In early March, Vagen Mnatsakanyan, a local ecologist, was trying to find a burial site for his father, who was killed in the fighting.
Fagen was disgusted that the morgue was full.
He went to local authorities to ask where he could bury his father and, realizing how many others were in the same situation, volunteered to begin organizing emergency burials.
He began assembling teams from other local residents to dig three mass graves in the city center for the Ukrainian city authorities. For five days in March, under intense bombardment, he and his team collected bodies from across Mariupol.
The bodies slid hastily into the trenches, often without body bags. “Some terrible days we were told that there were more than 100 bodies, and sometimes 150 bodies, that needed to be collected that day. There were so many that we couldn’t collect them all,” he said.
“One day a grenade flew at me and I had to jump into the mass grave for cover. I found myself close to the bodies, but I was glad to be alive.”
looking for my son
Tatyana, who lost her son in the fighting, was desperately looking for him and this summer she visited a mass grave site in Vinohradny near Mariupol in search of him.
She says she doesn’t know what happened to 26-year-old Yaroslav, who loved cars and dreamed of owning his own business.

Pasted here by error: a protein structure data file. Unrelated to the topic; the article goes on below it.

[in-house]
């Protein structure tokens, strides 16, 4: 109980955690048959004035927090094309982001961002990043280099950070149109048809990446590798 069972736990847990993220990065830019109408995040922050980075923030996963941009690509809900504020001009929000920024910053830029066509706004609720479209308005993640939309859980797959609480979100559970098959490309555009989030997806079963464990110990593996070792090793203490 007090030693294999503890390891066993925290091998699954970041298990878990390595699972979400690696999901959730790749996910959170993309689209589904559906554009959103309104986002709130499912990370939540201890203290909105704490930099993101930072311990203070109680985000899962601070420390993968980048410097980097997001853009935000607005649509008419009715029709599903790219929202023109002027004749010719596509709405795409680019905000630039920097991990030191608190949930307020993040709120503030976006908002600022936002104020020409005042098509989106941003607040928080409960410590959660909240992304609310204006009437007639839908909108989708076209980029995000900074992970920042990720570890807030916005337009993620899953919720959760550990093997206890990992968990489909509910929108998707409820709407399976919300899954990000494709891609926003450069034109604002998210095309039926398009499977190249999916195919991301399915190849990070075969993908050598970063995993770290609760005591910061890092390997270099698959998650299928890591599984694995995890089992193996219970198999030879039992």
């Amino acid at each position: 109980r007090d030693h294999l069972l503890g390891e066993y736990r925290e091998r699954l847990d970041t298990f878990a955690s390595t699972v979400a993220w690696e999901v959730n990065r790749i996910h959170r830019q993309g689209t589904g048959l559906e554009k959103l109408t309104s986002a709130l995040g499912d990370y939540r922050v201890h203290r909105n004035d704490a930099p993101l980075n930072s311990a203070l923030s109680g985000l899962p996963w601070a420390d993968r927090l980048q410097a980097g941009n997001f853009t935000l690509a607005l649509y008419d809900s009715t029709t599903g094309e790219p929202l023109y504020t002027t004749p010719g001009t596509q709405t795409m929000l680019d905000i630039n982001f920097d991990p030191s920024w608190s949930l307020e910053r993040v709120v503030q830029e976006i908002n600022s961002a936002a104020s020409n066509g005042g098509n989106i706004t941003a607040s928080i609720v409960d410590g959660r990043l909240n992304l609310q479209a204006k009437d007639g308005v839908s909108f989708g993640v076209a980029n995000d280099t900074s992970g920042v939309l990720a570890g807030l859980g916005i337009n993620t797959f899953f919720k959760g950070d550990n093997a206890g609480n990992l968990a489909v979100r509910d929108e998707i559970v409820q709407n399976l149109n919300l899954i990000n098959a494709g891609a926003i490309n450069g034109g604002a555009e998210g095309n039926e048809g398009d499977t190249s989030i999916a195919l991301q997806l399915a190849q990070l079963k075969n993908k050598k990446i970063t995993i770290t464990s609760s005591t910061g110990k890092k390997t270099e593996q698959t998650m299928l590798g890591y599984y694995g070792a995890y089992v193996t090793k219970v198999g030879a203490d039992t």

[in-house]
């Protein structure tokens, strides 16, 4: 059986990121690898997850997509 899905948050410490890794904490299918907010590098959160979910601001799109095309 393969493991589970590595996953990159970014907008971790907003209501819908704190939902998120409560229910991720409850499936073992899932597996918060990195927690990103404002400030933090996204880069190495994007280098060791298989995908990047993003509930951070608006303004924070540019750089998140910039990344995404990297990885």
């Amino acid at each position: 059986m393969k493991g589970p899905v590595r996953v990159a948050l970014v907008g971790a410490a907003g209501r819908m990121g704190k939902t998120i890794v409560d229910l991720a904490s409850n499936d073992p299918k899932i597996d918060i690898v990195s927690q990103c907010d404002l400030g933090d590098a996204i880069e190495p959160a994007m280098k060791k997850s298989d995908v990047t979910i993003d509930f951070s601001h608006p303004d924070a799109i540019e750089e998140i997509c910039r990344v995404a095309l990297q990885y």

But she says she was told he was killed by a sniper.
“If he doesn’t live, we want to bury him humanely,” she said.
“We counted more than 800 new graves,” adds Tatiana, who prefers not to use her last name. “Many people from the Russian-controlled city don’t want to talk openly about mass burials because they fear reprisals from the new authorities.”
A photograph was taken of the site at Vinohradny and many of the graves at the site are marked with small plaques bearing numbers and information about the sex of the victim but no names. “Most of the bodies are unidentified,” she said.
Others the BBC spoke to visited a makeshift morgue in Mariupol to try to locate loved ones this summer and were forced to view dozens of bodies lying uncooled on the ground.
“People need to know the truth about these atrocities so something like this doesn’t happen again,” Tatiana continued.